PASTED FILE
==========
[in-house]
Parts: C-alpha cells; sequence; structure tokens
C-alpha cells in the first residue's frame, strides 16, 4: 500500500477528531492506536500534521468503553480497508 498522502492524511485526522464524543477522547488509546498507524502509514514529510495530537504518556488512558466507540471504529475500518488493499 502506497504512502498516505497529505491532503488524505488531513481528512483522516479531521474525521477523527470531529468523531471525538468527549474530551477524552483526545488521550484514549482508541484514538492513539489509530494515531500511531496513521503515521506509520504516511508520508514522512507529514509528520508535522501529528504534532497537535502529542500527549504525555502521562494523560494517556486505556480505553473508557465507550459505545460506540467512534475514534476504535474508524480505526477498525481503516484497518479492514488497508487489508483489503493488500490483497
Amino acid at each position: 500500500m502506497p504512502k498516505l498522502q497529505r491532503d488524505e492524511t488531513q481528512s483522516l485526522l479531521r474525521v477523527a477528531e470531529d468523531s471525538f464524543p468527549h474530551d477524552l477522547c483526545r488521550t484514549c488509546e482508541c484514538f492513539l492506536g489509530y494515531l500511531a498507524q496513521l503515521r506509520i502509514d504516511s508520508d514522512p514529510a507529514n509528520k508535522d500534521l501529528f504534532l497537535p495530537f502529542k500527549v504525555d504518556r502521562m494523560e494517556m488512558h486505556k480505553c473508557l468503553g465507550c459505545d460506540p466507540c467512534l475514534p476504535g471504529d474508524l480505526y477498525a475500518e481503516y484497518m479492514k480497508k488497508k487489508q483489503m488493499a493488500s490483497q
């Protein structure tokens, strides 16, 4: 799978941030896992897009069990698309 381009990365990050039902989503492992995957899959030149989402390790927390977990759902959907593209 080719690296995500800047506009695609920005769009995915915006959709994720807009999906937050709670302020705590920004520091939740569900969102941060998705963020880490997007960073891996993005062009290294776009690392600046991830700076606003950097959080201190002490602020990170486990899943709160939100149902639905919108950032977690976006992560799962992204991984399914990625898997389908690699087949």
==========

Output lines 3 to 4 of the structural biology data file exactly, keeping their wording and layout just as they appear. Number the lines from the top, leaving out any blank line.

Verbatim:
C-alpha cells in the first residue's frame, strides 16, 4: 500500500477528531492506536500534521468503553480497508 498522502492524511485526522464524543477522547488509546498507524502509514514529510495530537504518556488512558466507540471504529475500518488493499 502506497504512502498516505497529505491532503488524505488531513481528512483522516479531521474525521477523527470531529468523531471525538468527549474530551477524552483526545488521550484514549482508541484514538492513539489509530494515531500511531496513521503515521506509520504516511508520508514522512507529514509528520508535522501529528504534532497537535502529542500527549504525555502521562494523560494517556486505556480505553473508557465507550459505545460506540467512534475514534476504535474508524480505526477498525481503516484497518479492514488497508487489508483489503493488500490483497
Amino acid at each position: 500500500m502506497p504512502k498516505l498522502q497529505r491532503d488524505e492524511t488531513q481528512s483522516l485526522l479531521r474525521v477523527a477528531e470531529d468523531s471525538f464524543p468527549h474530551d477524552l477522547c483526545r488521550t484514549c488509546e482508541c484514538f492513539l492506536g489509530y494515531l500511531a498507524q496513521l503515521r506509520i502509514d504516511s508520508d514522512p514529510a507529514n509528520k508535522d500534521l501529528f504534532l497537535p495530537f502529542k500527549v504525555d504518556r502521562m494523560e494517556m488512558h486505556k480505553c473508557l468503553g465507550c459505545d460506540p466507540c467512534l475514534p476504535g471504529d474508524l480505526y477498525a475500518e481503516y484497518m479492514k480497508k488497508k487489508q483489503m488493499a493488500s490483497q